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Discuss Priestley's presentation of the inspector, How successful is the end of the play?

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Discuss Priestley's presentation of the inspector, How successful is the end of the play? To properly answer the question, we must firstly consider what society was really like during the time that the play is based and then compare it to the time it was preformed. During the early 1900's, if you were rich, life was good. The British Empire was at its peak and trade unions were not powerful enough to cause significant grief for factory owners, such as Arthur Birling or Gerald Croft. A rich person was pretty much untouchable. On the other hand, if you were poor, it was very different. With very limited employment rights and no organised state welfare, you were practically a slave to the owner of the local factory. This kind of society is considered now, by most, and back then by some, morally wrong. This society is shown through Priestley's characters, which, it could be argued, should not be looked at in isolation, but should be viewed as archetypes of society at the time. By viewing the characters of the play in this way, we can see what Priestley's political and social views of society were. The way Priestley used stage directions and character entries and exits throughout the play was very effective and somewhat crucial to the effect his political message had. ...read more.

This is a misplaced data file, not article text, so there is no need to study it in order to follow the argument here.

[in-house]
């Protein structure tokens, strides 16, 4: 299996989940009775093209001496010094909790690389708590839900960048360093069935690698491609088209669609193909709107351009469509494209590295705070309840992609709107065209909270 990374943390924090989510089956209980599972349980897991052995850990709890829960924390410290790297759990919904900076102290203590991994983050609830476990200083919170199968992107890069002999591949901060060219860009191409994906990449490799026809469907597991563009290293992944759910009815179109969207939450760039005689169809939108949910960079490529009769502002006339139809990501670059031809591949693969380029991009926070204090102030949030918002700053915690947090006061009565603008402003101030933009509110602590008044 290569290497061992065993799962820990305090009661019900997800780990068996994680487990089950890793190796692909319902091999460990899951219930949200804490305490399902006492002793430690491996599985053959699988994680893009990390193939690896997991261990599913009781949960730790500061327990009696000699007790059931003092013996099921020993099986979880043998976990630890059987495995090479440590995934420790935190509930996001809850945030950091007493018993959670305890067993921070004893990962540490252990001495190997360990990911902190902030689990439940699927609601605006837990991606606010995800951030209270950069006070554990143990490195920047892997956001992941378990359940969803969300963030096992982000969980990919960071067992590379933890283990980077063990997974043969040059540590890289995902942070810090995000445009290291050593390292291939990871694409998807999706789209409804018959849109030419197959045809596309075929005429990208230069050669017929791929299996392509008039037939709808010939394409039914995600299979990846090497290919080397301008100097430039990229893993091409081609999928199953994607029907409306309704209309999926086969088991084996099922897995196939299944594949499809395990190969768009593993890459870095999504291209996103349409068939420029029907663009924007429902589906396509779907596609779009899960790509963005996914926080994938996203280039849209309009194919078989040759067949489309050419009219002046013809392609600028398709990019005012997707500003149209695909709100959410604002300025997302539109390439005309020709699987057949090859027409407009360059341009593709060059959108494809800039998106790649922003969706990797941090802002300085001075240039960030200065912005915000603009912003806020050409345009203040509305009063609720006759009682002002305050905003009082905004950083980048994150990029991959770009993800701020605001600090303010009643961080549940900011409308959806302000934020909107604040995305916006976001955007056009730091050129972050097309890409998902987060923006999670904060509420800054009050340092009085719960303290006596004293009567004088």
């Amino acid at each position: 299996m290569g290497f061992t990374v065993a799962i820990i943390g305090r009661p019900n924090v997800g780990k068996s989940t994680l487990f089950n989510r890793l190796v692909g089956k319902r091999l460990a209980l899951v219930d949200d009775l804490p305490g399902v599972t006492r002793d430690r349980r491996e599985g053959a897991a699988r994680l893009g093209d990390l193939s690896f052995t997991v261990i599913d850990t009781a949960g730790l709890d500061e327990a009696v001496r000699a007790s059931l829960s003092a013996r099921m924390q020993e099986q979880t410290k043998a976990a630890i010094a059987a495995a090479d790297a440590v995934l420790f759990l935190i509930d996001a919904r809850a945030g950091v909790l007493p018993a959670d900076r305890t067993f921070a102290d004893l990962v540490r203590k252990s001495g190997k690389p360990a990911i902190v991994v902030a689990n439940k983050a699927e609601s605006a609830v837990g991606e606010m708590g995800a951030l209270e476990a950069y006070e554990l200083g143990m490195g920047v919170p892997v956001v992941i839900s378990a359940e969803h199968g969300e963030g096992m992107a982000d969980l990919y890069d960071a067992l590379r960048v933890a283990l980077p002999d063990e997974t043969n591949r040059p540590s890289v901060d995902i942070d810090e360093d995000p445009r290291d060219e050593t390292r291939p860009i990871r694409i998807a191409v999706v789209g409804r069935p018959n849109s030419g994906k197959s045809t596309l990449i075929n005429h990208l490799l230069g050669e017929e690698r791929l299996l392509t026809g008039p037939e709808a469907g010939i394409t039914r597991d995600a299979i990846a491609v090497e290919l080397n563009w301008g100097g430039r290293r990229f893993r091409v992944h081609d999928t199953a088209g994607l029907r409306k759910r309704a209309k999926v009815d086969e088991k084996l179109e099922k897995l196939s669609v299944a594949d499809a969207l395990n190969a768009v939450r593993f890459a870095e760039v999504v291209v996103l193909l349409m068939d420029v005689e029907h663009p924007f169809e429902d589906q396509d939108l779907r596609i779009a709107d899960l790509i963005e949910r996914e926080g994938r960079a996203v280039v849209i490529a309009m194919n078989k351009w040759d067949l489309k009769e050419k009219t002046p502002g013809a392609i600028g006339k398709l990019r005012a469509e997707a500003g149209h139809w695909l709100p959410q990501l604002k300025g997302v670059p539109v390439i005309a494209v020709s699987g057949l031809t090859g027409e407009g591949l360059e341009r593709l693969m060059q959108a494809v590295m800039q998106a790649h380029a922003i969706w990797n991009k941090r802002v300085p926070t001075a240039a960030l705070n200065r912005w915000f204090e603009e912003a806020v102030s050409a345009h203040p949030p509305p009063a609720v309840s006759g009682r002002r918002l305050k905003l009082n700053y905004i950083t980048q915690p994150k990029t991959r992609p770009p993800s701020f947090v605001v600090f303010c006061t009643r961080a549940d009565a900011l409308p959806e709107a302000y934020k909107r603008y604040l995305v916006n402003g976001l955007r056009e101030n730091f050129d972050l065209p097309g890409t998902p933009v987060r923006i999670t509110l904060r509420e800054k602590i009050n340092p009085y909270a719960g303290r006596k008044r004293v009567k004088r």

chief constable' to which the Inspector, despite the fact that this puts Mr Birling in quite a powerful position, as such a thing is merely code for saying that you are a member of the "old boy's" club, merely replies with: 'I don't play golf' This confidence that Mr Birling has that the Chief will help him solely because he is his friend, shows the clear corruption of the "higher" social order, but also allows Priestly to demonstrate how to deal with these people, by being neither impressed nor swayed by his social rank. In addition to this, Mr Birling is a cruel and petty man. This is plainly shown by his sacking of Eva Smith over a strike, relating to a miniscule pay increase, showing that he puts more stock in his own financial gain than in the welfare of his long suffering workforce. This of course, begins the 'Chain of events,' As described by the Inspector, that lead up to the death of Ms Smith. As you can see, Arthur is the representation of the head man. "The man in charge". However, we can see that he can not do this right, because the inspector is constantly outsmarting him and making him look like a fool. I believe this is because Mr Birling is, unlike Sybil Birling and Gerald Croft, not used to the position that he is in. ...read more.


I think the end also shows some character definition because although the inspector has left and has had a considerable impact on the family some members still try and polish over what they have done by saying the inspector was a hoax and miss the point that it didn't matter if the issues were separate what they had done was morally wrong. To end, I would like to say that, as an investigation into the lives and times of an upper-middle class family in the early 1900's, An Inspector Calls works very well. It is able to subtly work into its plot a rich and in depth look at the wickedness and weakness of the people in that "upper" class bracket. When reading and then further analysing this play, something struck me. The whole play is a long fable. It tells the story of the Birlings, shows the message and then tells the audience not to worry, we can still change. Also, I would like to remind you that Priestley's message holds true to this very day. I will leave you now with the quote that best illustrates and embodies this message. During a conversation with the Inspector in act one Gerald states that 'After all, you know, we are respectable citizens, not criminals' To which the Inspector replies: 'Sometimes, there is not as much difference as you would think. If it was left to me, I don't think I would know where to draw the line.' ...read more.

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